Reviews

Servio Gbadamosi’s ‘A Tributary in Servitude’: A Review by Olumide Ayodele

Title: A Tributary in Servitude

Author: Servio Gbadamosi

Genre: Poetry

Pages: 81

Publisher: WriteHouse Collective

Reviewer: Olumide Ayodele

 

My memory

is a myriad of shadows,

dark wailing shadows—

  • from “Testament”

People often sigh at the demise of fine African poets such as Tchikaya U’Tamsi and Christopher Okigbo. They often, hitherto, wonder if there could ever again be such spectacularly brutal display of honesty of man’s tumultuous sojourn, such grand artistry, such refined penmanship. Could another people’s representative shoulder the ever elusive truth that has now taken residence in the backseat, yet simmers like an ever fed hot coal that will never know its due? Could one’s mastery of a craft be so good that it spellbinds its audience like the sought after opium? Servio Gbadamosi’s A Tributary in Servitude is the tip that lips the muddy slip. The 81 page book woven into 6 chapters houses 14 poems which are strung with a myriad of colours dripping with African folklore, dark metaphors, and imagery of memories’ truths/untruths. It is a condensed web of the author’s wailing hushed emotions which yet brim with rage so great it could block out the sun.

I slaughtered many moons

working miracles

with crisps of smoke.

  • “Testament”

Out of all the themes present in Gbadamosi’s A Tributary in Servitude is the preeminent one of the search for identity and truth. This subject is banked by the poet persona’s shedding of his disillusionment (all boxed in his pregnant memory) on his personal struggle for the search for self. This foremost concern also ushered in the topic of expectation which is quickly hushed by the realization that he had hitherto been disillusioned.

My country wobbles

fumbles, tumbles, crumbles

 

My country rumbles

and my waters tumble on.

  • “Irritations in the Oyster”

Furthermore, there is the theme of disintegration of social institutions due to political, ethnic and economic upheaval all of which dampen the poet persona’s hope for a brighter tomorrow. The above excerpt clearly mirrors how the instability of the persona’s country affects his search for self. This concern thereby ushered the matter of uncertainty which follows the death of self-disillusionment.

The high point of Gbadamosi’s A Tributary in Servitude is found in his language usage. His diction is linguistically creative and full of dark humour. The poems are adorned by colourful figurative expressions such as alliteration (silk-slippery-spring…), assonance (fumbles, tumbles, crumbles), repetition, and an overwhelming dark metaphor which concretizes the tone of anger and the mood of despair in the poems. The poet portrays his cultural and religious affiliations by utilizing biblical allusions (brass serpent, wash my guilt, wash my sins, the Jew, Jesus-Christ-of-Lazarus, blood) and Yoruba folklores, terms and names (Akalaudo, Obatala, Olokun, Pekele pekele arugbo jegbese, etc). The poet’s rich cultural usage all portray him, without a doubt, an African.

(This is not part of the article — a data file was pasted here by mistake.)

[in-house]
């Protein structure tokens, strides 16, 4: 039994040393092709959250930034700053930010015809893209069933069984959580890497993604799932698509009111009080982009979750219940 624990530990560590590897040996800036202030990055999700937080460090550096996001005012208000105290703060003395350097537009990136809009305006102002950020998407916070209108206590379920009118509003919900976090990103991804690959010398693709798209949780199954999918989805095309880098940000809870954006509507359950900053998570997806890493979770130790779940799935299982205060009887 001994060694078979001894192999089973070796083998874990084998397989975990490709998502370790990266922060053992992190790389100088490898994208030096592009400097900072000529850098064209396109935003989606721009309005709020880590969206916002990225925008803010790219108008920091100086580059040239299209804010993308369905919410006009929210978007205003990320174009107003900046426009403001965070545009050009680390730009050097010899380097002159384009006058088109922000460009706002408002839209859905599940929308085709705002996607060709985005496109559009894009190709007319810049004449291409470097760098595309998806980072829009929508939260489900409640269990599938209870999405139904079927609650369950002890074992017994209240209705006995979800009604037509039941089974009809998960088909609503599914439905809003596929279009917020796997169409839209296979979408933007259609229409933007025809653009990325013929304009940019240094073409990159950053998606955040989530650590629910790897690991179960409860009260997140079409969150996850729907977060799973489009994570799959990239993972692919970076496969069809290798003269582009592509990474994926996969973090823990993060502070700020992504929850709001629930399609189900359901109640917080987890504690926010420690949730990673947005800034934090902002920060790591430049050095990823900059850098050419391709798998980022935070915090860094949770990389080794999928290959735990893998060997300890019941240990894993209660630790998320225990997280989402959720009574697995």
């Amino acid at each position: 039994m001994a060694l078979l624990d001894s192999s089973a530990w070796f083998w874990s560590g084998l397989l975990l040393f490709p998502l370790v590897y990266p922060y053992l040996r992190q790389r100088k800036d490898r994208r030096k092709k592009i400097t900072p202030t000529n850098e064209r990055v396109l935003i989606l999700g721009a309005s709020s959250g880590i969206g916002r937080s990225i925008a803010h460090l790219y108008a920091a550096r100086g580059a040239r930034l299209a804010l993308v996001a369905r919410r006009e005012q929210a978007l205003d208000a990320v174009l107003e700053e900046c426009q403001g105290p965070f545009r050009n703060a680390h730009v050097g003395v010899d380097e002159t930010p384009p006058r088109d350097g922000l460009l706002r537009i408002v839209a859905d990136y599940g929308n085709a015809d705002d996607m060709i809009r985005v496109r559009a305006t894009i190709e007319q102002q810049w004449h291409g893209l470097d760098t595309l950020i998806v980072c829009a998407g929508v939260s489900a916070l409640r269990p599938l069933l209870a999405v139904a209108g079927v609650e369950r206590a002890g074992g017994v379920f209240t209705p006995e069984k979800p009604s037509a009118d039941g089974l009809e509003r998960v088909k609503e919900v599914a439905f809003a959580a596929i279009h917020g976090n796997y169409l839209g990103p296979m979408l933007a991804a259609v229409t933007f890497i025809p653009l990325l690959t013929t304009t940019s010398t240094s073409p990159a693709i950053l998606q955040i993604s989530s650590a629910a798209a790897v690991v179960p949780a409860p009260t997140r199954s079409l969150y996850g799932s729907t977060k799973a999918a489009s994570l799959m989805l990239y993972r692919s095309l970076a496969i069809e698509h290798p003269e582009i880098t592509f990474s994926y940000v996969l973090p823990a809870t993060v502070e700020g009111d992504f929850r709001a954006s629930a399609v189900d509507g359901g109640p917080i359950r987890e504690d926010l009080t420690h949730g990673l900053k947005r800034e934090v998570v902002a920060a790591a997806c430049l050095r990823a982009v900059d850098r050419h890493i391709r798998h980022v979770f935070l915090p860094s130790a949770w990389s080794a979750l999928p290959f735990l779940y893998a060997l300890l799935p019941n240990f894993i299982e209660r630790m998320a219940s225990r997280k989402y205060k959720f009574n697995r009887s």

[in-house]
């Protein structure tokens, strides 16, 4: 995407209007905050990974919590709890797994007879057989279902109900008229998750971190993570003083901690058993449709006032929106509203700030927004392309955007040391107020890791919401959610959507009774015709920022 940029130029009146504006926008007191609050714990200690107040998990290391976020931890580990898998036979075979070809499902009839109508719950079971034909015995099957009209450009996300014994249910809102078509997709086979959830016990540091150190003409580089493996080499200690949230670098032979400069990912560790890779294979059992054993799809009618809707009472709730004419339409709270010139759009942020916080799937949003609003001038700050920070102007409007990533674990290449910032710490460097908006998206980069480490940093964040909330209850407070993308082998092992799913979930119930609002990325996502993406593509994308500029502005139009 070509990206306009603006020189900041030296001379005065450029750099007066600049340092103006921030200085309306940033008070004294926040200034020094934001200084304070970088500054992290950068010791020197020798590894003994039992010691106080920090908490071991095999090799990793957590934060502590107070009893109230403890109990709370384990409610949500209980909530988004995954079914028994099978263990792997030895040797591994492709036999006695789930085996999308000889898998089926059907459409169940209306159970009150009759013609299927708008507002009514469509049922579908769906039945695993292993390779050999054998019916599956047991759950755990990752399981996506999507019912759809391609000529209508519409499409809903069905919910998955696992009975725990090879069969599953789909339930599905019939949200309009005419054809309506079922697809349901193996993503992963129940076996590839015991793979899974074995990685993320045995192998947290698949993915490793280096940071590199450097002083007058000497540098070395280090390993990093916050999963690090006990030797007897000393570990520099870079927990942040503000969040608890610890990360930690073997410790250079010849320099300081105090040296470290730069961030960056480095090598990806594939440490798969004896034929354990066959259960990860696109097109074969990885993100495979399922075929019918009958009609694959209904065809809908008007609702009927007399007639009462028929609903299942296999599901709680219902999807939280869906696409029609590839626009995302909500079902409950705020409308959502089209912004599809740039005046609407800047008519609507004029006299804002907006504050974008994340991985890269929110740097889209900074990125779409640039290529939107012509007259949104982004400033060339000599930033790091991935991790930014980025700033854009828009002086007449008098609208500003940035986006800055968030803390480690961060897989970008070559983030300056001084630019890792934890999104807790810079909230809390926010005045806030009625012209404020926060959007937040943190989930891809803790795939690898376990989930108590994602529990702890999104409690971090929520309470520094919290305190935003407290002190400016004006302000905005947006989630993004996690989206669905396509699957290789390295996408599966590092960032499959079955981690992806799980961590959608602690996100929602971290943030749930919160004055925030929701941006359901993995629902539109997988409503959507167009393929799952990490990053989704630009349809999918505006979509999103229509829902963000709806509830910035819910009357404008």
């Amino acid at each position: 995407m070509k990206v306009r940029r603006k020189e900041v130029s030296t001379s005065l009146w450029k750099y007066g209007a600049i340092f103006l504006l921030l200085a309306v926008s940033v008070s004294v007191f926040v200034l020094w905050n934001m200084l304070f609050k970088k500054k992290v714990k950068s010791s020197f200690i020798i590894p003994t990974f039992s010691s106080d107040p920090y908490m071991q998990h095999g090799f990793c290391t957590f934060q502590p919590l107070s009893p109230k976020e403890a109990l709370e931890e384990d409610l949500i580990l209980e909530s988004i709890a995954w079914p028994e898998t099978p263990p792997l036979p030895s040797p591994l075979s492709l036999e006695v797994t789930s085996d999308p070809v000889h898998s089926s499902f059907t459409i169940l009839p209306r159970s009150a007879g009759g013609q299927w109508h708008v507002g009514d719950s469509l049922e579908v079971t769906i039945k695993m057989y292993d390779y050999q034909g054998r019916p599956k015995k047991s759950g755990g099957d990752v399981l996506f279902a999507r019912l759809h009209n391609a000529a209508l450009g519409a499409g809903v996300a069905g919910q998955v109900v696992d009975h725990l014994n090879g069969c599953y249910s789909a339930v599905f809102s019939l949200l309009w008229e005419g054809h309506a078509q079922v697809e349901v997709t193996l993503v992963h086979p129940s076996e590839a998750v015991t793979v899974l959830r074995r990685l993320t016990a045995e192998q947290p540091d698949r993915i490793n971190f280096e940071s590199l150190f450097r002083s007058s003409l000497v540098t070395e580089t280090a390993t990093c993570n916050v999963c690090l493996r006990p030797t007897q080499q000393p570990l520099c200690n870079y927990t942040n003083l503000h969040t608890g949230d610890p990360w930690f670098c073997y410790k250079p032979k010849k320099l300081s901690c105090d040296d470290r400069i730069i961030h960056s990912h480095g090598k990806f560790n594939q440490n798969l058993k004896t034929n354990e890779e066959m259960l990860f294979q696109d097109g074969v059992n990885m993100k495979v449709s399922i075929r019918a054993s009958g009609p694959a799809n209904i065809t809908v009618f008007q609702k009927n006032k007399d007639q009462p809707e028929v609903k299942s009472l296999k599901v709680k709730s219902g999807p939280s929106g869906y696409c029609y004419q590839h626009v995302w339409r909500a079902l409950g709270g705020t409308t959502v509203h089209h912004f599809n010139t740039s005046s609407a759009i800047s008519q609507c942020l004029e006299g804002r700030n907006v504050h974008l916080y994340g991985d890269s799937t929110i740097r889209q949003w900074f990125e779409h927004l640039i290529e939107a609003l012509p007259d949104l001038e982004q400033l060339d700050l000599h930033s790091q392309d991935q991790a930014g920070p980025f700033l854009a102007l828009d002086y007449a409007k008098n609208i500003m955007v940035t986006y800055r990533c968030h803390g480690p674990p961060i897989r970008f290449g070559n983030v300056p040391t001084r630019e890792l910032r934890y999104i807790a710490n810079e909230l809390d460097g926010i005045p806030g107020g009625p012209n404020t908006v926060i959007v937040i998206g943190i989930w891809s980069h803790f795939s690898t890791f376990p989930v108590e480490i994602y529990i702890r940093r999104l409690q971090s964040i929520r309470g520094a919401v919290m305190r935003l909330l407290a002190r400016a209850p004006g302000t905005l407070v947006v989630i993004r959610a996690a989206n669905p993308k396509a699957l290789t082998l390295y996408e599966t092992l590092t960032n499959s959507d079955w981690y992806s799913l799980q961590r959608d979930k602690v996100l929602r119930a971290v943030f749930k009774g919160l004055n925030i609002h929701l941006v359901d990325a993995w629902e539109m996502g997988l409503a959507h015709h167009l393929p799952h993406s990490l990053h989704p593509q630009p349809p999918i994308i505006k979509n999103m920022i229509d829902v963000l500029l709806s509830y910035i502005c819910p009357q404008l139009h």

There is an adventurous streak in the book which is realised by the poet’s creative usage of the journey motif. The imagery show a persona, who after his disillusionment, is stricken by realities, horrors, decided to soldier on in his search for truth and enlightenment. His search is often waylaid by political upheavals and doubt which is often instilled there by the powers that be. The first poem, “Testament” (under the chapter A Voyage A-Tributary-in-Servitude-by-Servio-GbadamosiAround Tears), encapsulates a journey motif that is ridden with such despair and agony that its tone drips with hopelessness, longing, and an ultimate anger. The five-part muscled poem showcases the poet’s personal struggle as a poet in a world where writing is hushed then put to rest. Yet the poet is armed with such determination which the past and present troubles of the country (social upheaval, one-sided politics, and impending division of tribes) cannot railroad. The central mood found in the poems is that of despair which is often heightened by the poet’s invocation of the imagery of blood and tears.

Christopher Okigbo’s notable statement ‘My poems are not for non-poets’ will start having new meanings when readers start reading A Tributary in Servitude. Imbued with such dark unapologetic metaphors which unravel the poet’s tumultuous mind to the reader, every word of Gbadamosi’s poems are forged under the illuminous umbrella of unadulterated poetry. Indeed, from the very first stanza to his last, Gbadamosi’s poems are filled with such unlimbering poetic expressions that will douse a dozing reader with cold sobriety.

After reading Gbadamosi’s poems, you may sigh and say that they are slightly difficult. Yes, guilty as charged! You may even look at their weighty length and frown at their pompous obesity; yes, you may dare and go there. But what you oughtn’t, cannot, must not do is deem it a non-monumental artistry in its own right. Fortunately, for poetry lovers out there, their marriage with this poet will definitely start off with a bang but never ever end with a whimper. Yes, without a doubt, this poet is here to stay! The general applause is in order.

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